Yardstick Competition, Corruption, and Electoral Incentives
AbstractThis paper investigates the relationship between electoral incentives, institutions and corruption. We assume that voters use a yardstick criterion. The incumbent provides a public good and extracts rent, which are financed by imposing a distortionary tax. We demonstrate the possibility that yardstick competition itself fails to restrict rent seeking. We complement the static setting with a dynamic scenario where each incumbent politician faces an election after a finite, fixed term. Under relative performance evaluation, dynamic incentives impose more restriction on rent appropriation in comparison to the static case.
Download InfoIf you experience problems downloading a file, check if you have the proper application to view it first. In case of further problems read the IDEAS help page. Note that these files are not on the IDEAS site. Please be patient as the files may be large.
Bibliographic InfoPaper provided by CESifo Group Munich in its series CESifo Working Paper Series with number 2345.
Date of creation: 2008
Date of revision:
yardstick competition; rent-seeking; public good; electoral incentives;
Find related papers by JEL classification:
- H11 - Public Economics - - Structure and Scope of Government - - - Structure and Scope of Government
- H73 - Public Economics - - State and Local Government; Intergovernmental Relations - - - Interjurisdictional Differentials and Their Effects
- H77 - Public Economics - - State and Local Government; Intergovernmental Relations - - - Intergovernmental Relations; Federalism
Please report citation or reference errors to , or , if you are the registered author of the cited work, log in to your RePEc Author Service profile, click on "citations" and make appropriate adjustments.:
- John Ferejohn, 1986. "Incumbent performance and electoral control," Public Choice, Springer, vol. 50(1), pages 5-25, January.
- Engin Dalgic & Ngo Van Long, 2004.
"Corrupt Local Government as Resource Farmers: The Helping Hand and the Grabbing Hand,"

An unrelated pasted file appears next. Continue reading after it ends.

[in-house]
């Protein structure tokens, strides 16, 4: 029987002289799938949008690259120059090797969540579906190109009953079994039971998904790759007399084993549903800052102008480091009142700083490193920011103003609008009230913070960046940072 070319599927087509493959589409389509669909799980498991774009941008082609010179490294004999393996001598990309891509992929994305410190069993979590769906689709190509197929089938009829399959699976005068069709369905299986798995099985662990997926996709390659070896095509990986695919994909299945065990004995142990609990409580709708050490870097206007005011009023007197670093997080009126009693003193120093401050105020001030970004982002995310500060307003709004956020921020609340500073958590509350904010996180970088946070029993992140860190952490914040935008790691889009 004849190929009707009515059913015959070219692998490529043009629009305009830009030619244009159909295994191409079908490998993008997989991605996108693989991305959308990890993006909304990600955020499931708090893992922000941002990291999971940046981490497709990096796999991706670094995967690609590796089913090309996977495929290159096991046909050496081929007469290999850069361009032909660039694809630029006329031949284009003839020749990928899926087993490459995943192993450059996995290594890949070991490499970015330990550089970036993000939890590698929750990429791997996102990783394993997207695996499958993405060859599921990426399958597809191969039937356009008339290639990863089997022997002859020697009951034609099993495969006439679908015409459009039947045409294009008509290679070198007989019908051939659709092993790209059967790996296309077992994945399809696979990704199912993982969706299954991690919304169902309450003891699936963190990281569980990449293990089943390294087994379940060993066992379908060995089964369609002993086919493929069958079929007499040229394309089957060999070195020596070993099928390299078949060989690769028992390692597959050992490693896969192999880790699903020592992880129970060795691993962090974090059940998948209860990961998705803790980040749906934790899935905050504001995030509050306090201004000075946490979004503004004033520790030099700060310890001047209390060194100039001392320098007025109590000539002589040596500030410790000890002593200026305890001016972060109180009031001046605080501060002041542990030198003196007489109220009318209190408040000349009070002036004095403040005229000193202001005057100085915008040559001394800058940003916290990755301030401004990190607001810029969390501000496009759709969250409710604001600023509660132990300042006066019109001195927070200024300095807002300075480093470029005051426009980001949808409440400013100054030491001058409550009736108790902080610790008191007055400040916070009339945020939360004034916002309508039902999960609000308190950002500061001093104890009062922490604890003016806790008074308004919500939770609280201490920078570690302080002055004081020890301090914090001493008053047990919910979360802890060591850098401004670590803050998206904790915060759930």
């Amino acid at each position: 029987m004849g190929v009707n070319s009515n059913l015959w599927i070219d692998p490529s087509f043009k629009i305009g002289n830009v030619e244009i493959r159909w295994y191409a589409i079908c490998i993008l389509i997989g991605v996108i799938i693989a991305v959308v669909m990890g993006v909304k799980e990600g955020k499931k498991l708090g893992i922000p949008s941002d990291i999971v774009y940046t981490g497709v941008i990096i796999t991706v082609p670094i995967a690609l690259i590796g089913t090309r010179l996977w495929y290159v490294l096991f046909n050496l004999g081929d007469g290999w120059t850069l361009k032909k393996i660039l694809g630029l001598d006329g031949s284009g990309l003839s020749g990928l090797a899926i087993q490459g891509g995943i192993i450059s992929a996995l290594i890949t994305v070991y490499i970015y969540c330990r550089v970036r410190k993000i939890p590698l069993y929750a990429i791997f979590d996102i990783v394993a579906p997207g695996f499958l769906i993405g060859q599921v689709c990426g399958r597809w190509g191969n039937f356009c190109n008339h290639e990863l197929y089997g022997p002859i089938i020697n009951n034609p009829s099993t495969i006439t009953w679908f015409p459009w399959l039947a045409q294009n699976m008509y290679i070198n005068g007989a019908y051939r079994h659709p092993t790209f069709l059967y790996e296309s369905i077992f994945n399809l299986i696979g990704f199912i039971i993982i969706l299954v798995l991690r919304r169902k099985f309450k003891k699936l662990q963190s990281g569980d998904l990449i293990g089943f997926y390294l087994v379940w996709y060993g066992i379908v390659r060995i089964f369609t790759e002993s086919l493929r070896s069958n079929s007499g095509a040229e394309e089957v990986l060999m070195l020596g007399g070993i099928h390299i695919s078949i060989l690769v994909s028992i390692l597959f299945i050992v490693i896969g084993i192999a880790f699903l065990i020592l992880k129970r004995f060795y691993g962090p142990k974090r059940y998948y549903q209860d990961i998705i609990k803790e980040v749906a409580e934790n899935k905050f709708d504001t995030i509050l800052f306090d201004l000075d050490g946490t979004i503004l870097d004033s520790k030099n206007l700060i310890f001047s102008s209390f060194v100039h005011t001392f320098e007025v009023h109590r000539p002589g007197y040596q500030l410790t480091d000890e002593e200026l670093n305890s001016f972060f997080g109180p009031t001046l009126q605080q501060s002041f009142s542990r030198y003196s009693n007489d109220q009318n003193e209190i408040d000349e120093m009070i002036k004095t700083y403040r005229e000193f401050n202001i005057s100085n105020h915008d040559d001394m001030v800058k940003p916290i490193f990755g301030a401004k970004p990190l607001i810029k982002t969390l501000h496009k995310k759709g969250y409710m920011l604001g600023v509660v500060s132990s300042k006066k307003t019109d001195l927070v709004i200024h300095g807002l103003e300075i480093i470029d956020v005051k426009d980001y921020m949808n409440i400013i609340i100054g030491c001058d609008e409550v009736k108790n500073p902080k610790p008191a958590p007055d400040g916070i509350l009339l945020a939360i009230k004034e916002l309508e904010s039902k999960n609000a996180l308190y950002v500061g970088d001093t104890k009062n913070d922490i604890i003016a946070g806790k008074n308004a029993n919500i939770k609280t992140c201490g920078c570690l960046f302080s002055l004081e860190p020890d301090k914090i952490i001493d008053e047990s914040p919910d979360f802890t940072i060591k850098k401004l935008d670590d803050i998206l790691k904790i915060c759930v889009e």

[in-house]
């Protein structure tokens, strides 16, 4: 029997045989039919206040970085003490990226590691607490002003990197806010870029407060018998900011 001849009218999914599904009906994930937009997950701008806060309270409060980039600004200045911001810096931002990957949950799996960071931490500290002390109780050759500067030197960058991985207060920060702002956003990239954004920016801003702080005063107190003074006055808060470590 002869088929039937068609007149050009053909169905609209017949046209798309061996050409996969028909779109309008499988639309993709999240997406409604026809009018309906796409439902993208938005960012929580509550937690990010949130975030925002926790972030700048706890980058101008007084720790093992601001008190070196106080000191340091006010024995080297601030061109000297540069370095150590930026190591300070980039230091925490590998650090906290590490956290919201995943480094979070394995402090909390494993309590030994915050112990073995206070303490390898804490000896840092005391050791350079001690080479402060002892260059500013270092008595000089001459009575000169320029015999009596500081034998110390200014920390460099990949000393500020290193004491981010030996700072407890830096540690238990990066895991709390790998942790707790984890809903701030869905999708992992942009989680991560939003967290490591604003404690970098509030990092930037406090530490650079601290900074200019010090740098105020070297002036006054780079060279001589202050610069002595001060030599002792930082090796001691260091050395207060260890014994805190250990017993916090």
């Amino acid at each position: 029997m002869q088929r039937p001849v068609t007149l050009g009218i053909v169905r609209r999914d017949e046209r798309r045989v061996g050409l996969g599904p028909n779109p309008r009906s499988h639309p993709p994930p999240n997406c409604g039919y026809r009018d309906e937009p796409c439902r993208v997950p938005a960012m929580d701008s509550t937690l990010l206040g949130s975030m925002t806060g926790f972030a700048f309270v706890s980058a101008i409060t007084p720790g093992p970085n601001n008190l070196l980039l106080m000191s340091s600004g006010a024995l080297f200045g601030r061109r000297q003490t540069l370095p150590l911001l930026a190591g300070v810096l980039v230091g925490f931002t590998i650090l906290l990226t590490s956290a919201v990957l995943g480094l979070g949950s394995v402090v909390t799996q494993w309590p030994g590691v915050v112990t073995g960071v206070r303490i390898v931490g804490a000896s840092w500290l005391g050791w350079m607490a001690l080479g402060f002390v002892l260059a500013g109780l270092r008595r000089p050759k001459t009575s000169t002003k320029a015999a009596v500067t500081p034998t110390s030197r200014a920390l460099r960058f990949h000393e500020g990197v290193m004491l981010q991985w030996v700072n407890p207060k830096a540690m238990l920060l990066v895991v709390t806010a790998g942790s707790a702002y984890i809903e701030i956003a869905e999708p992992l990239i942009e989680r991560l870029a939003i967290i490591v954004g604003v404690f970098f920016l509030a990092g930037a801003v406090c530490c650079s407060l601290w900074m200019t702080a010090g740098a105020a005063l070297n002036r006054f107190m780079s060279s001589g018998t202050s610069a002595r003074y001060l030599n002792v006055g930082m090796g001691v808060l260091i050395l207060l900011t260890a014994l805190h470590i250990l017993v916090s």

CESifo Working Paper Series
1248, CESifo Group Munich.
- Dalgic, Engin & Long, Ngo Van, 2006. "Corrupt local governments as resource farmers: The helping hand and the grabbing hand," European Journal of Political Economy, Elsevier, vol. 22(1), pages 115-138, March.
- Paul Belleflamme & Jean Hindriks, 2001.
"Yardstick Competition and Political Agency Problems,"
441, Queen Mary, University of London, School of Economics and Finance.
- Paul Belleflamme & Jean Hindriks, 2005. "Yardstick competition and political agency problems," Social Choice and Welfare, Springer, vol. 24(1), pages 155-169, 09.
- BELLEFLAMME, Paul & HINDRIKS, Jean, 2002. "Yardstick competition and political agency problems," CORE Discussion Papers 2002029, Université catholique de Louvain, Center for Operations Research and Econometrics (CORE).
- Rogoff, Kenneth, 1990.
"Equilibrium Political Budget Cycles,"
American Economic Review,
American Economic Association, vol. 80(1), pages 21-36, March.
- Rogoff, Kenneth & Sibert, Anne, 1988.
"Elections and Macroeconomic Policy Cycles,"
Review of Economic Studies,
Wiley Blackwell, vol. 55(1), pages 1-16, January.
For technical questions regarding this item, or to correct its authors, title, abstract, bibliographic or download information, contact: (Julio Saavedra).
If references are entirely missing, you can add them using this form.